Around 1,000 farming families say they are losing their livelihood to unfair development, but authorities say land concession is legal
Under the 2001 Land Law, any person who has lived peacefully on state private land for five years prior to the approval of the legislation has the right to claim private title to the land. But the law appears to be rarely honoured, land use advocates say.
NEARLY 1,000 families in Kandal province's Kampong Os commune say they are losing their farmland to development by a wealthy businessman and have appealed to local authorities to halt the building on a government concession granted in 2007 to the tycoon.
"We have lived [on this land] since 1979 and some families moved here in 1985. The land is our property but we've been told that we can't change the government's decision," said villager San Kim Chhorn.
San Kim Chhorn said he relies on cultivating rice on the land for his livelihood and is concerned by the workers who have already begun constructing a fence around the villagers' land.
"I am not the only one who will suffer. Farmers from Dong Kom, Tam Me and Kampong Os villages will lose their rice fields and will face a lack of food if the fence goes up," he said.
"I don't know why the government allowed them to develop in this area because it is the villagers' rice fields," he added.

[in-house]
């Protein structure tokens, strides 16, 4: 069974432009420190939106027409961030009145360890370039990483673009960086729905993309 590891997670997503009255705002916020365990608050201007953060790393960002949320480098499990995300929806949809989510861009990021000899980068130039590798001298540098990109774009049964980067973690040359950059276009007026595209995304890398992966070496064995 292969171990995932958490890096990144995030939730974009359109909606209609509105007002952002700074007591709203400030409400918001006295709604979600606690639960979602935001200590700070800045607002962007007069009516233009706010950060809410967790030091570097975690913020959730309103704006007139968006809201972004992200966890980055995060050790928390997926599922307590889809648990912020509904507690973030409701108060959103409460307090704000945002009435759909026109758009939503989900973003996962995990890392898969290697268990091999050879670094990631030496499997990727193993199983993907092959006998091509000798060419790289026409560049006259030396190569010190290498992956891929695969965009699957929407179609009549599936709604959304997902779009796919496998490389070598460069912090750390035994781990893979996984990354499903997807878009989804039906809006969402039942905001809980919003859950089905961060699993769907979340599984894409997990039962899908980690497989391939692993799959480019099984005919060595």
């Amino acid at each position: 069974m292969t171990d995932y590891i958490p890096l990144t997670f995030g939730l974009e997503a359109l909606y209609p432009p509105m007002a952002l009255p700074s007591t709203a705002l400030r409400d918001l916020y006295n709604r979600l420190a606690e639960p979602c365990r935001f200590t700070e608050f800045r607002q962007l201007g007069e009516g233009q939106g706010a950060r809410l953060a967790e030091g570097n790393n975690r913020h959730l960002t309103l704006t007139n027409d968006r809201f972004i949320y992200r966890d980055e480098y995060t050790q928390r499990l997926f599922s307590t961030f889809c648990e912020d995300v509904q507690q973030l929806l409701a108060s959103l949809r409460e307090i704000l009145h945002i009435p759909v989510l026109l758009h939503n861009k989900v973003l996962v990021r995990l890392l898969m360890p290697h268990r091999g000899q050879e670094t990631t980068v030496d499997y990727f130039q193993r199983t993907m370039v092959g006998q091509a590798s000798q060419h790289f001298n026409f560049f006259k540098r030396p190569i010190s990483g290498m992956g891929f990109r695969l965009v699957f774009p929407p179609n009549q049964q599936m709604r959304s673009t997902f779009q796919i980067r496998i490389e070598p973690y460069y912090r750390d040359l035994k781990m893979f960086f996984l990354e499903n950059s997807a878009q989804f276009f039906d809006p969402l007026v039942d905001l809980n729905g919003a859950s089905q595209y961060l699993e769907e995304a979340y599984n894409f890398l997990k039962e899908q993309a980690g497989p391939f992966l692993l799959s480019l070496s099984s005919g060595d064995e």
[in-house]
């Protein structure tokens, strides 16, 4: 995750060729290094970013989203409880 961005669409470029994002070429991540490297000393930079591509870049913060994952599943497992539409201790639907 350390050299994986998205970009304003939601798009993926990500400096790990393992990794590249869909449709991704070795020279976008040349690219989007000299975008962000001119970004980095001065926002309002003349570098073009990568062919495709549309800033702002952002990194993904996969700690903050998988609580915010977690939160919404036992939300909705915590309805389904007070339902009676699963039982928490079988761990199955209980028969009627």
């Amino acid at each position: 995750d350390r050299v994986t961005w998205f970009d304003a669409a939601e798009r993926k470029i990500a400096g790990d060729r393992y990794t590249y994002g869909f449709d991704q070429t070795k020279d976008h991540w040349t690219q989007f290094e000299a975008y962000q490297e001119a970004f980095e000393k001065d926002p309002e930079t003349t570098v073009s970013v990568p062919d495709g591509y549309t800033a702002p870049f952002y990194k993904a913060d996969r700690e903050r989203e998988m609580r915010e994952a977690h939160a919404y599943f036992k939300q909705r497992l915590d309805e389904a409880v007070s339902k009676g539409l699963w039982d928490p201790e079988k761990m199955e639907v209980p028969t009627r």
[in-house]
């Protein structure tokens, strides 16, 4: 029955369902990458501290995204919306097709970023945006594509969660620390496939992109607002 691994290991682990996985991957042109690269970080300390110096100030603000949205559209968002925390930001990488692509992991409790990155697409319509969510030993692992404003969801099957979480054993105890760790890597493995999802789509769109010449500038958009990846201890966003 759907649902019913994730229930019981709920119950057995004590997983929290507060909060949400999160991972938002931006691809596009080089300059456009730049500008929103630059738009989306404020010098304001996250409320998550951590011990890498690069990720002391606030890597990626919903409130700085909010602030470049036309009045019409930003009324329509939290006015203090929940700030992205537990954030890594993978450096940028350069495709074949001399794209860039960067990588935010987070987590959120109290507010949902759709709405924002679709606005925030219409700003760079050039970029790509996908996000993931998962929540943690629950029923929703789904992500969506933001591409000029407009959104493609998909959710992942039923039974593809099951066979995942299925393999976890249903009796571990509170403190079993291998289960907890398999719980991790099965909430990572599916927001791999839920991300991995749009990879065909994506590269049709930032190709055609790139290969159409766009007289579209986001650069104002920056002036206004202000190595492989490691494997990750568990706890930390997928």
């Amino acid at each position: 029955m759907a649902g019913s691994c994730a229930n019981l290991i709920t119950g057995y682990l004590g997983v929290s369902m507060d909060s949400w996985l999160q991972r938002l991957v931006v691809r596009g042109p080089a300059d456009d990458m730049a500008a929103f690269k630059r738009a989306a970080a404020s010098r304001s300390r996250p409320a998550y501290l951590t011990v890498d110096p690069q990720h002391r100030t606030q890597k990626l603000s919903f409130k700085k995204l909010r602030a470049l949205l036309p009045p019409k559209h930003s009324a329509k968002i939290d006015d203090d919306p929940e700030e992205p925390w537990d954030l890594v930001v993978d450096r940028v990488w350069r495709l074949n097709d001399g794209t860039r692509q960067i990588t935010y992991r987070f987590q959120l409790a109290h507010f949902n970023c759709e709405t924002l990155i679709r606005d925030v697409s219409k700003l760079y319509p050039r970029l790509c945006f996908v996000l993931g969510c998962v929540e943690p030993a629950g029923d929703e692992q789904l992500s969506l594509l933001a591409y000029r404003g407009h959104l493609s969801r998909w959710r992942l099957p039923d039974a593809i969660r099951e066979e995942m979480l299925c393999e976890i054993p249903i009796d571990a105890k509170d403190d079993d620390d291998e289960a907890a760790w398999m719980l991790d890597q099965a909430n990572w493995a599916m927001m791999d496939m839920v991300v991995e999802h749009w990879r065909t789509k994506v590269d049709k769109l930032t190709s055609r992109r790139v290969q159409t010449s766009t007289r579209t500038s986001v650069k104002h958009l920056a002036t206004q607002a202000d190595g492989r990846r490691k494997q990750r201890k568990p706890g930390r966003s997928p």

Sopheak, another farmer from Kampong Os commune, said that he couldn't leave the area as a fair market price had not been paid for the land.
"I don't understand why rich men are interested in poor men's land. I've heard that this is happening in a lot of places in Cambodia," he said.
But local officials said the land concession was unavoidable and villagers should accept compensation and leave.
Norng Narong, Kampong Os commune chief, confirmed that the disputed 1,690 hectares of farmland had been awarded to Dy Po, a private developer who is frequently named in the Khmer-language media's coverage of land disputes.
"Dy Po took ownership of the land according to the government's decision. He paid villagers US$1,800 per hectare, but some people didn't agree because on the free market the price would be between $10,000 and $12,000 per hectare," he said, adding that 300 to 400 families have already accepted the money.
"People who live on this land don't have land titles," he said, adding that all families are still allowed to farm the fields.
Chev Chhy, deputy governor of Ponhea Leu district, said he forwarded the villagers' complaint to the provincial court but has not heard back.
"I have heard that Dy Po will develop the area, but I don't know what they will build on the land," he said.
"It is not my duty to resolve this dispute so I have sent the villagers' complaint to a higher-ranking officer."
Dy Po could not be reached for comment.